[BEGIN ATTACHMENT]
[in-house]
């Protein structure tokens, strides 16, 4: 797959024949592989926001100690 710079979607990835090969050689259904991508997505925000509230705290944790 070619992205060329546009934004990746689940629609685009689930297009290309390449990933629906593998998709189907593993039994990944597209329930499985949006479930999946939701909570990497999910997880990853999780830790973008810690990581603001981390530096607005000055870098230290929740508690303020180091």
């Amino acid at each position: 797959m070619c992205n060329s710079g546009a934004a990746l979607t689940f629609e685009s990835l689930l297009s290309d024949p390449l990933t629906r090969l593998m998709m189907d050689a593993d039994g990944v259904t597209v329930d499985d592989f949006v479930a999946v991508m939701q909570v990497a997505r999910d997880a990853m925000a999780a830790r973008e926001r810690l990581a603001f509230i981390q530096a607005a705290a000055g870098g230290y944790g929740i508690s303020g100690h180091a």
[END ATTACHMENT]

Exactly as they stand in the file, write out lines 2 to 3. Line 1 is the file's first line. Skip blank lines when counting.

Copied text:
């Protein structure tokens, strides 16, 4: 797959024949592989926001100690 710079979607990835090969050689259904991508997505925000509230705290944790 070619992205060329546009934004990746689940629609685009689930297009290309390449990933629906593998998709189907593993039994990944597209329930499985949006479930999946939701909570990497999910997880990853999780830790973008810690990581603001981390530096607005000055870098230290929740508690303020180091």
């Amino acid at each position: 797959m070619c992205n060329s710079g546009a934004a990746l979607t689940f629609e685009s990835l689930l297009s290309d024949p390449l990933t629906r090969l593998m998709m189907d050689a593993d039994g990944v259904t597209v329930d499985d592989f949006v479930a999946v991508m939701q909570v990497a997505r999910d997880a990853m925000a999780a830790r973008e926001r810690l990581a603001f509230i981390q530096a607005a705290a000055g870098g230290y944790g929740i508690s303020g100690h180091a």